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Eagles Mere Innkeepers Preserve the Past

  • By
  • January 15, 2018
Richard Lobach Eagles Mere Inn innkeeper

Hospitality at its Finest

Innkeepers Geniality Abound

culinary Eagles Mere Inn
Richard and Tammy Lobach have brought their years of culinary and hospitality experience to their positions as innkeepers at The Eagles Mere Inn. Photos and text by Joan Mead-Matsui, journalist, travel writer, and photographer.

When you walk in the doors of the Eagles Mere Inn, you’ll likely smell a sweet aroma coming from the kitchen. Shortbread cookies, warm cider, and aromatic teas are seasonal treats in the works throughout the year that is available for guests to sample. Consider your first whiff of delightful sweets as an indication of what’s to come during your stay at the inn.

Eagles Mere Inn country retreat
Innkeeper, Tammy Lobach isn’t shy about asking guests to taste test new recipes. In the meantime, while you wait for your “small plate” or entree to arrive, you can dream of what’s cooking in the kitchen.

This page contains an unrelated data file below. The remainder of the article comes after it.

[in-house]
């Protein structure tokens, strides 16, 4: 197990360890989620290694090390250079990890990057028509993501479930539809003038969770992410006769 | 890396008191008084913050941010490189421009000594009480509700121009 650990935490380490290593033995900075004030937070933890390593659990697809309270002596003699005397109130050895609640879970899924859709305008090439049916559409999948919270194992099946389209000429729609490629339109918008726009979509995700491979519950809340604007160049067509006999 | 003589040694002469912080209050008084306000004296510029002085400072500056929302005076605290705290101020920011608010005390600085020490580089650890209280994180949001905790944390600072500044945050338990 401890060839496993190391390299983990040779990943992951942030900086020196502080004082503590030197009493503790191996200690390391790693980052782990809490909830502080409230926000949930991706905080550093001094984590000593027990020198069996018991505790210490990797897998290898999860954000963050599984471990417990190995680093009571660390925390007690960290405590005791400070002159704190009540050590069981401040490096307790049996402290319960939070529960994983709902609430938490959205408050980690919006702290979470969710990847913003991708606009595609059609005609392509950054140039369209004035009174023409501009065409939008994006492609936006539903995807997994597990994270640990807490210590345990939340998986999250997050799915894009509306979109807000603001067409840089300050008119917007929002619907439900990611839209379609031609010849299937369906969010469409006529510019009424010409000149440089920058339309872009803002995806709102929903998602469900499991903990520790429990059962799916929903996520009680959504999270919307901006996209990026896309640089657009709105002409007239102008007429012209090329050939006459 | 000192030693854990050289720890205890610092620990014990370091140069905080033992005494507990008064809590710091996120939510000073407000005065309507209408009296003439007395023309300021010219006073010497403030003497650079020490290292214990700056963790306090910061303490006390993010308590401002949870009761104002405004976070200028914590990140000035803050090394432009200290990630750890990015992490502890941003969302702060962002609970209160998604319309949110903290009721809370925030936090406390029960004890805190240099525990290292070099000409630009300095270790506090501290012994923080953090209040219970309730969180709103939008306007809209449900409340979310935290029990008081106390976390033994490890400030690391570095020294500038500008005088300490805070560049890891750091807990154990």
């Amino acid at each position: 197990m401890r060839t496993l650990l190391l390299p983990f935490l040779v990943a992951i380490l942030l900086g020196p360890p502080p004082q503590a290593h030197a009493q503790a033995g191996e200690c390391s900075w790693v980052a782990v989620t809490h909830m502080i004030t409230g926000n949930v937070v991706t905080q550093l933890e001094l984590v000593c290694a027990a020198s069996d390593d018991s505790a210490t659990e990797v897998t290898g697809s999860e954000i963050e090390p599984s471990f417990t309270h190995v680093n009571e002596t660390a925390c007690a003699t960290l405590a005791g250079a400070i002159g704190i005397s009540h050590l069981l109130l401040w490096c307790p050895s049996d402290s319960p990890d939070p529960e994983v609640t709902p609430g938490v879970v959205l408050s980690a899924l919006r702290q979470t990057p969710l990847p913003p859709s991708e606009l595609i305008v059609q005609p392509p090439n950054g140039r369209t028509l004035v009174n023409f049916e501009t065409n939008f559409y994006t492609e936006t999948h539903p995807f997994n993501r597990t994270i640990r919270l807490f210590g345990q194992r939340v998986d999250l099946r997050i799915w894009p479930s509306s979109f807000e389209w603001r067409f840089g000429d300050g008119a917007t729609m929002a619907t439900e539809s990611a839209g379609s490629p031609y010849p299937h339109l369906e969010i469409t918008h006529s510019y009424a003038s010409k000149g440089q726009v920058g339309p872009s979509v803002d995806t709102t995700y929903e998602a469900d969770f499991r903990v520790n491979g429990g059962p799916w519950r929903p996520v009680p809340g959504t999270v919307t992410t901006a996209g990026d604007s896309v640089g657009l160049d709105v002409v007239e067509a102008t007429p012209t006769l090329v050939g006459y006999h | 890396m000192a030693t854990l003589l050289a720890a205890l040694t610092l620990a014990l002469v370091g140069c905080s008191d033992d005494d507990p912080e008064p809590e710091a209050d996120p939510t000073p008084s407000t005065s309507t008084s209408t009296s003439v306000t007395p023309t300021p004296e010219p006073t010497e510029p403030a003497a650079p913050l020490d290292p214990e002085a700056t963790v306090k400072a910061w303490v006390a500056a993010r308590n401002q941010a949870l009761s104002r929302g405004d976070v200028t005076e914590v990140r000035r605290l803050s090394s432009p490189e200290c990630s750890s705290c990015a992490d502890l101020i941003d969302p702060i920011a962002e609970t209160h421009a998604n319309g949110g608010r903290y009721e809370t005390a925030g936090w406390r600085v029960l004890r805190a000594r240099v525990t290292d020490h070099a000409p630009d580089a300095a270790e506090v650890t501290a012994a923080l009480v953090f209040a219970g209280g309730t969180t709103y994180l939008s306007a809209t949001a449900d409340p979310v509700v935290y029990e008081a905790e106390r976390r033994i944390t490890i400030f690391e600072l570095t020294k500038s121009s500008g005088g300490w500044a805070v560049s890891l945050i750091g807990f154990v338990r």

Creating a Favorable Experience Is Key

 

Staging allows innkeepers Richard and Tammy Lobach to create an ideal atmosphere for their guests.

“We’re all about the experience. We’re trying to make our guests’ experiences a bit more current. But the house has a history. We’re giving the inn a fresh facelift. We love the history of Eagles Mere and we are incorporating that into this building.” ~ Richard Lobach, Eagles Mere Inn innkeeper

 

Richard Lobach Eagles Mere Inn innkeeper
Richard Lobach embraces Eagles Mere history and the inn’s collection of memorabilia displayed throughout the inn. The medal he’s shown holding will hang in the Water Carnival Room to represent happenings at Eagles Mere water carnivals held in the 1920s. 

Be Prepared to Embrace History

 

What are guests looking for in a bed and breakfast experience? One guest reserved a room for one night and stayed a week. Richard attributes her change of heart to an abundance of peacefulness and a slowed pace that visitors seek when they choose The Eagles Mere Inn.